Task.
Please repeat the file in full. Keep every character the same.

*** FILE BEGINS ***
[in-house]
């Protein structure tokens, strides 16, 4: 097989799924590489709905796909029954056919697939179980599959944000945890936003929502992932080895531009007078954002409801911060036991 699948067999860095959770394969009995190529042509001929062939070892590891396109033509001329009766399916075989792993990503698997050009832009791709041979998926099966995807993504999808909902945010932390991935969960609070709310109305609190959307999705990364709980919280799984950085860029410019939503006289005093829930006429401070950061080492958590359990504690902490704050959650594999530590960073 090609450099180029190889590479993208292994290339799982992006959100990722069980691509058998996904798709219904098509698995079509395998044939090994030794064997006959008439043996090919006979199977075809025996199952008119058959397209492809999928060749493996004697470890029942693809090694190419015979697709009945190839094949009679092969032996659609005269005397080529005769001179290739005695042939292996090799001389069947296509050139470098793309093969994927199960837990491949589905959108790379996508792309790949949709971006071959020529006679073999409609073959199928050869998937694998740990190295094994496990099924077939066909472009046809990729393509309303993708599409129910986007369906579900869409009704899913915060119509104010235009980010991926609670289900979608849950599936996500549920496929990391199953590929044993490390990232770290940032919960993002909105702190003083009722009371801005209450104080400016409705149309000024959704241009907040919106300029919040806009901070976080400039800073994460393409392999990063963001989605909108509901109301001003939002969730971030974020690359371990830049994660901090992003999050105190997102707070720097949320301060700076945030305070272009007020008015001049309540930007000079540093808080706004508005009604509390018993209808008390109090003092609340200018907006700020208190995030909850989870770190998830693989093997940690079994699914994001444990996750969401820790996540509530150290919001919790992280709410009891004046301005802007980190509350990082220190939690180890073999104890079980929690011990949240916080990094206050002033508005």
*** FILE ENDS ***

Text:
[in-house]
């Protein structure tokens, strides 16, 4: 097989799924590489709905796909029954056919697939179980599959944000945890936003929502992932080895531009007078954002409801911060036991 699948067999860095959770394969009995190529042509001929062939070892590891396109033509001329009766399916075989792993990503698997050009832009791709041979998926099966995807993504999808909902945010932390991935969960609070709310109305609190959307999705990364709980919280799984950085860029410019939503006289005093829930006429401070950061080492958590359990504690902490704050959650594999530590960073 090609450099180029190889590479993208292994290339799982992006959100990722069980691509058998996904798709219904098509698995079509395998044939090994030794064997006959008439043996090919006979199977075809025996199952008119058959397209492809999928060749493996004697470890029942693809090694190419015979697709009945190839094949009679092969032996659609005269005397080529005769001179290739005695042939292996090799001389069947296509050139470098793309093969994927199960837990491949589905959108790379996508792309790949949709971006071959020529006679073999409609073959199928050869998937694998740990190295094994496990099924077939066909472009046809990729393509309303993708599409129910986007369906579900869409009704899913915060119509104010235009980010991926609670289900979608849950599936996500549920496929990391199953590929044993490390990232770290940032919960993002909105702190003083009722009371801005209450104080400016409705149309000024959704241009907040919106300029919040806009901070976080400039800073994460393409392999990063963001989605909108509901109301001003939002969730971030974020690359371990830049994660901090992003999050105190997102707070720097949320301060700076945030305070272009007020008015001049309540930007000079540093808080706004508005009604509390018993209808008390109090003092609340200018907006700020208190995030909850989870770190998830693989093997940690079994699914994001444990996750969401820790996540509530150290919001919790992280709410009891004046301005802007980190509350990082220190939690180890073999104890079980929690011990949240916080990094206050002033508005």